Atmospheric ceiling fans, the sounds of sizzling salsa and a moody twilight interior all made a convincing argument for dinner in old Havana. But this was Palo Alto’s La Bodeguita del Medio (named for the Cuban original), where an inevitable California spin on Caribbean cookery kept things lively and unexpected.
Everything about this vivacious dining room pleased us, from the infectious music to the brown butcher paper covering the table linens. A blended clientele of families, couples and university denizens filled the large main hall with the communal energy of eating and drinking and having a good time.
Neo-Xavier Cugat big-band mambos infused the main room (while a solo guitarist cast a spell over diners at the adjoining bar), and the tropically inflected menu appealed on a variety of levels. Except for a mojito noticeably light on rum, the entire dinner at La Bodeguita del Medio—including fine service throughout—delivered much more than our already high expectations demanded.
Empanadas filled with shredded pork and cheese, and drizzled with a blatantly sweet coconut-jalapeño cream, made a welcome appetizer ($10.50). The pastries arrived on a bed of outrageously satisfying hot pickled cabbage and black beans with attitude, all robustly matched by glasses of Silica 2008 old-vine garnacha ($9.50). The Spanish wine’s deep center of black cherry and cedar seemed presciently keyed to the house spice-intensive dishes.
Even the bread was given a distinctive flair. Slices of baguette were offered accompanied by olive oil stained a beautiful orange by a heady blend of peppers, garlic, lemon and bay leaves. Camarones con mojo ($12) continued our delicious spice trek. As our waiter had cautioned, these fat, luscious prawns offered more than a mild kick, thanks to piquillo and habañero peppers perfuming the luscious oils. Hot, but not too hot. And we loved it. Served with fat cloves of sautéed garlic, slices of lemon zest and crisp toasts to dredge through the sauce, the camarones were beyond good.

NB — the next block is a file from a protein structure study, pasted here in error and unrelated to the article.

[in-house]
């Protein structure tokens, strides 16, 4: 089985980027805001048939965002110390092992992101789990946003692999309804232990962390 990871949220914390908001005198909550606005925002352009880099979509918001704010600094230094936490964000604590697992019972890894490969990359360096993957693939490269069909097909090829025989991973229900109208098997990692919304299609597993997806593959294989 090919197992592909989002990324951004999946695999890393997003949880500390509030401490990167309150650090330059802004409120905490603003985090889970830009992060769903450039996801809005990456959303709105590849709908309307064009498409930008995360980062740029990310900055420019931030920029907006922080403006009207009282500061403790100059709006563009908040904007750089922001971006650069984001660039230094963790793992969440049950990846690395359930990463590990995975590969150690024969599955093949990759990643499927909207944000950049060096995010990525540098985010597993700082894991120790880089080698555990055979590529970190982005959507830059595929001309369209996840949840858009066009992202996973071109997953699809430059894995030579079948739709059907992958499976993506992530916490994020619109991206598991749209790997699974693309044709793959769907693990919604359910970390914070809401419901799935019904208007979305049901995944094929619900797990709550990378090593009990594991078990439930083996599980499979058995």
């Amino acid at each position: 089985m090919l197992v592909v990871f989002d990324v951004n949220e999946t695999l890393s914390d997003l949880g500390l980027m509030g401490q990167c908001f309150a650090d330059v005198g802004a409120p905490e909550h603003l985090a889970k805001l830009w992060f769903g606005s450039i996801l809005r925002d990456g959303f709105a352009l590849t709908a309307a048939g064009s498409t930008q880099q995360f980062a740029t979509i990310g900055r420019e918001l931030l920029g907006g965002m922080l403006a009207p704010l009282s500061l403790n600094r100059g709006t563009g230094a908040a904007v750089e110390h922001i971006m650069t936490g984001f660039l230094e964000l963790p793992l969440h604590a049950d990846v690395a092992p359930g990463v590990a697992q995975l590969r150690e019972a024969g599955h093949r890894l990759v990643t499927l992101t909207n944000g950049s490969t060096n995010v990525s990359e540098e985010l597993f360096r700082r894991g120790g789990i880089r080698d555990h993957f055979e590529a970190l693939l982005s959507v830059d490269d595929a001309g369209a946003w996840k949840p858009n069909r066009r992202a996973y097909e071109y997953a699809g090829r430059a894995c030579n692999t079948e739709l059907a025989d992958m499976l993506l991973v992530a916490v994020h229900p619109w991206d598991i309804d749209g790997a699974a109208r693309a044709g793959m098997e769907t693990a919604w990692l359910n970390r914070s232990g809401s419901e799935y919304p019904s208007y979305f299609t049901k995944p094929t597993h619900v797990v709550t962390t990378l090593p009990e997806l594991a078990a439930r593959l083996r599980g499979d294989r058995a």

We shared a main dish—a huge main dish—of masitas, shredded, slow-roasted spiced pork in a traditional presentation with black beans and rice. Hints of citrus and oregano, the authentic companions of masitas de puerco, created a haze of background intrigue in each forkful of the tender pork. Sweet caramelized onions played across the complex sauce, which had been amplified into molten fullness by some strategically applied peppers and garlic ($19). A side of smoky grilled asparagus ($5) made an intriguing counter argument to the richness of the pork, adding an astringent accent to the succulent entree.
We finished our dinner with a shared key lime tart ($7.50) and small cups of strong, sweet Cafe Cubano ($3). Wrapped in a graham-cracker crust, the generous portion of ultra-creamy tart sat on a deep purple coulis of guava and blackberry. The high-key berry sauce pushed smartly against the light citrus custard. Perhaps a touch more key lime in the tart might have taken it to a higher plane, but why quibble with an already successful creation?
Among the house seductions is the Cigar Divan, where patrons can enjoy cocktails and fine cigars (also available for retail purchase) in luxurious leisure. Graced with an adjoining cigar lounge, El Bodeguita del Medio is the kind of ambience-drenched place that makes you long for a car and driver waiting out front to whisk you home after a long unhurried dinner with friends, followed by a flight of designer rums and a hand-rolled cigar. Salud!
La Bodeguita del Medio
463 S. California Avenue, Palo Alto
Open for lunch M-F; dinner M-Th 5:30-9:30, F-Sa until 10pm (‘til midnight for bar dining). Closed Sundays.